3. Bruce A Evans    

    I had been getting the PSA test faithfully every year through the VA from the time I retired in 1998. Over the years my PSA started to increase but I was not informed. I had been feeling like something was going on but I was always given medication for an enlarged prostate. Then one day in 2018 I was told by my VA doctor that my PSA was high I should get a biopsy. I waited and waited for the VA to get back with me with no luck. I was at my my primary care doctor outside the VA & I let her know what was going on she got me in to see a Urologist on the local military installation . After test were run & a biopsy, I was diagnosed with Prostate cancer. Devastated, I became angry because I had followed instructions and this is what happened. 39 doses of radiation & hormone shots my PSA is down now. Use medical facilities outside the VA.

  4. Roger Borroel    

    I’m glad that Hispanics don’t have that type of cancer as the whites and black vet so.

  5. LC Tate    

    Why question is why wouldn’t the results be similar?? First of all they both are human and male. This Black and White thing has to stop. God created males and females. We are all the same. Just as created male and female in all his species around the globe. This Ignorance has to stop. White males wasn’t born with 3 feet they have 2 just like everyone else around this globe. Difference??. None. The only difference in humans are their DNA, otherwise we are the same. This is the plague that’s destroying life upon this planet today. No human is greater than the other just because of skin tone or tongue spoken. Everyone are faced with the same sickness and illnesses. We all faces the same trials and sacrifices in this life. This life we all have been blessed to have will also end at the end of the day. Male and Female please.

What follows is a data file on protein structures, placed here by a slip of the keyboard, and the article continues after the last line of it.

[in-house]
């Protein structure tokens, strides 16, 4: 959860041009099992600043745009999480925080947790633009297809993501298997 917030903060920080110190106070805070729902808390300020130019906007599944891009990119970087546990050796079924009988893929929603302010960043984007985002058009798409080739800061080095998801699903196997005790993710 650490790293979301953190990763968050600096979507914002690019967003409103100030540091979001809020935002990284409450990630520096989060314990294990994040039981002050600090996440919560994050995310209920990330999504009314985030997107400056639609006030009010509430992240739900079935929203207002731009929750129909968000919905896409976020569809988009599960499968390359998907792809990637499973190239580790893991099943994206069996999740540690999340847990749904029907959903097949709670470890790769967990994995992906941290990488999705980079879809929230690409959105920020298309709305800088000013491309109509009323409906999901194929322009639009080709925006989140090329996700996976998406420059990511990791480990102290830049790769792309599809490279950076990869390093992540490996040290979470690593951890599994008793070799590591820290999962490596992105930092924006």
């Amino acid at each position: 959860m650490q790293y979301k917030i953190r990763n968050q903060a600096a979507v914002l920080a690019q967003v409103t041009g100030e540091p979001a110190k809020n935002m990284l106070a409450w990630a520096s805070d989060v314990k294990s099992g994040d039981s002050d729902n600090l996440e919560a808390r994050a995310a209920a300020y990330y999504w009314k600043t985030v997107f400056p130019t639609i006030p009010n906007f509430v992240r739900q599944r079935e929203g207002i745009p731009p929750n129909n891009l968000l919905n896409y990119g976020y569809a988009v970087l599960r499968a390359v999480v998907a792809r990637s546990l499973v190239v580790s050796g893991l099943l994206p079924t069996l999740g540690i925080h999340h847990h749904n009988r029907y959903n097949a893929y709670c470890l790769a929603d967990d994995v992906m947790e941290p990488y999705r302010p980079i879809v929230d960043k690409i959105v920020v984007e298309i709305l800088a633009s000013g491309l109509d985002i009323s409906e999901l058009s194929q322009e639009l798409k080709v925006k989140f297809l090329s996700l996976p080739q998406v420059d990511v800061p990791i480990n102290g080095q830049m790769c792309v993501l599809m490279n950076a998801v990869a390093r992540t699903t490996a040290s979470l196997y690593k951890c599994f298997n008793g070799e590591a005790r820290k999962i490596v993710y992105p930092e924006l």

6. Michael Davis    

    Hmmm, VA Doctor at annual said my PSA was very high again. No follow up, went to see a private urologist, through his help with a MRI for accurate biopsy plugs of prostrate, low and behold Gleason scores of 8’s. My oncologist was a private doctor also! 42 radiation treatments plus shots for hormone and bones. Physical, shots, prescriptions, glasses, hearing aids VA provided. Now neurologist says after testing I have no neuropathy or diabetes, I need a carpel tunnel on my wrists, hmmmm that was accomplished several years ago by a private doctor, makes me doubt the validity of VA testing! All required surgeries are by private doctors!!!

  7. James L Pyatt    

    I was going to VA hospital to get a big mole I had on my back checked. All they would do is say it was a blister and in two or three months it would be gone.
    Months went by and then they said they would make an appointment for me with a dermatologist. Another month went by my appointment came and while I was driving to my appointment they called me and said it was canceled. I would have toake another appointment. I called and they gave me an appointment three more months later May 28 2020.
    I made a trip to Philippines and desided to have it checked here. Same day was checked and they took a biopsy and lazer removed the mole. Biopsy came back I have Melenoma cancer there. Now I have to wait to get back to have this treated. If they would have checked it when it was smaller. Probably it would be okay by now. Now because of the long wait I could be in a bad situation.